Amazon accused of ‘absurd and unacceptable’ censorship after book questioning transgender movement vanishes

‘Some mid-level censor at Amazon appears to be conducting an experiment in what they can get away with,’ New York Times columnist Ross Douthat responded

Author Ryan T. Anderson said his book, "When Harry Became Sally: Responding to the Transgender Moment," has been removed from Amazon – and critics pointed out that the online retailer has a history of censoring books that don’t coincide with the company’s liberal political views.

"I hope you’ve already bought your copy, cause Amazon just removed my book "When Harry Became Sally: Responding to the Transgender Moment" from their cyber shelves.... my other four books are still available (for now)," Anderson tweeted.

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"When Harry Became Sally," which has previously been on Amazon’s bestseller list, aimed to provide "thoughtful answers to questions arising from our transgender moment" and offered a "a balanced approach to public policy on gender identity, and a sober assessment of the human costs of getting human nature wrong."

Author Ryan T. Anderson said his book, "When Harry Became Sally: Responding to the Transgender Moment," has been removed from Amazon.

Author Ryan T. Anderson said his book, "When Harry Became Sally: Responding to the Transgender Moment," has been removed from Amazon. (Reuters)

A search of Amazon for "When Harry Became Sally" on Monday doesn’t find Anderson’s book, instead suggesting books with the opposite view such as "The End of Gender: Debunking the Myths about Sex and Identity in Our Society," "Understanding Gender Dysphoria: Navigating Transgender Issues in a Changing Culture" and "Let Harry Become Sally: Responding to the Anti-Transgender Moment."

Amazon did not immediately respond to a request for comment.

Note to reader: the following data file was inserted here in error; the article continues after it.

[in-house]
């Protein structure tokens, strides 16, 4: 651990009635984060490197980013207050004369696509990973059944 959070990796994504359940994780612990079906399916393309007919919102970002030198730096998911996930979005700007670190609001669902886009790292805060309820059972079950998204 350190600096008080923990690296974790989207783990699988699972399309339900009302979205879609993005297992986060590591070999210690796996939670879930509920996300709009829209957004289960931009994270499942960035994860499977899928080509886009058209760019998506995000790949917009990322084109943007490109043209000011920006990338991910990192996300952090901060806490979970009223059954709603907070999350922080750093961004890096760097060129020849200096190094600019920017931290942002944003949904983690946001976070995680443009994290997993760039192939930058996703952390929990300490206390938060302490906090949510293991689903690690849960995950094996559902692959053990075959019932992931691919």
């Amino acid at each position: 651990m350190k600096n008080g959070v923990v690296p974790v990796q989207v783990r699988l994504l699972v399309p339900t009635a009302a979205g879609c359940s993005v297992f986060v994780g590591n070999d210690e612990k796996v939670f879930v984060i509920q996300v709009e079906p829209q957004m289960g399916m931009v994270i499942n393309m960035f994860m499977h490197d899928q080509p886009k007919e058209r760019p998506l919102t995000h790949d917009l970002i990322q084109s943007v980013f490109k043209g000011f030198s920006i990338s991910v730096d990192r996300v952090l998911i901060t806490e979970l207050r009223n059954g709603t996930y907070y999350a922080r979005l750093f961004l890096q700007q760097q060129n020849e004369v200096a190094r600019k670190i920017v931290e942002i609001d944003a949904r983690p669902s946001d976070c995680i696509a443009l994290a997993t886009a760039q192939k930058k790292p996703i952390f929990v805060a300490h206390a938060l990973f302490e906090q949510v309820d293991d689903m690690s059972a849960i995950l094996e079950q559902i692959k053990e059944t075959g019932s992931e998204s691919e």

"While you can’t buy the book on Amazon, you can still get it (for now?) at Barnes and Noble. Given the aggressive push on trans policies coming from the Biden admin, now is a great time to read it. Buy it before you no longer can," Anderson added in a follow-up tweet.

Dispatch writer David French blasted the move as "absurd and unacceptable," while New York Times columnist Ross Douthat suggested Amazon was "conducting an experiment in what they can get away with."

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Target also sparked an outcry among critics last year when the big box retailer announced it was pulling "Irreversible Damage: The Transgender Craze Seducing Our Daughters," because one Twitter user deemed the book transphobic. Target reversed its decision amid backlash. 

Many others took to Twitter with their thoughts on the situation: 

Last year,  Alex Berenson’s booklet on coronavirus, "Unreported Truths about COVID-19 and Lockdowns: Part 1," became the No. 1 best seller in Amazon’s Kindle Store after the online retailer initially told Berenson it didn’t meet the company’s guidelines.

The former New York Times reporter quickly launched a protest on Twitter, calling the move "outrageous censorship from a company that gained hugely from lockdown" as millions were forced to shop online. SpaceX CEO Elon Musk and other prominent journalists defended Berenson, and Amazon eventually allowed the book to be sold on its platform.

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Amazon told Fox News it was an "error" and the book shouldn’t have been held up, but Berenson had his doubts.

"They didn’t say to me that it was a mistake… I do believe that I’m not the only person who has run into this. They need to be clear what their position is on publishing controversial material on political issues," Berenson told Fox News at the time. "It doesn’t seem to me that this was an error, but I don’t know."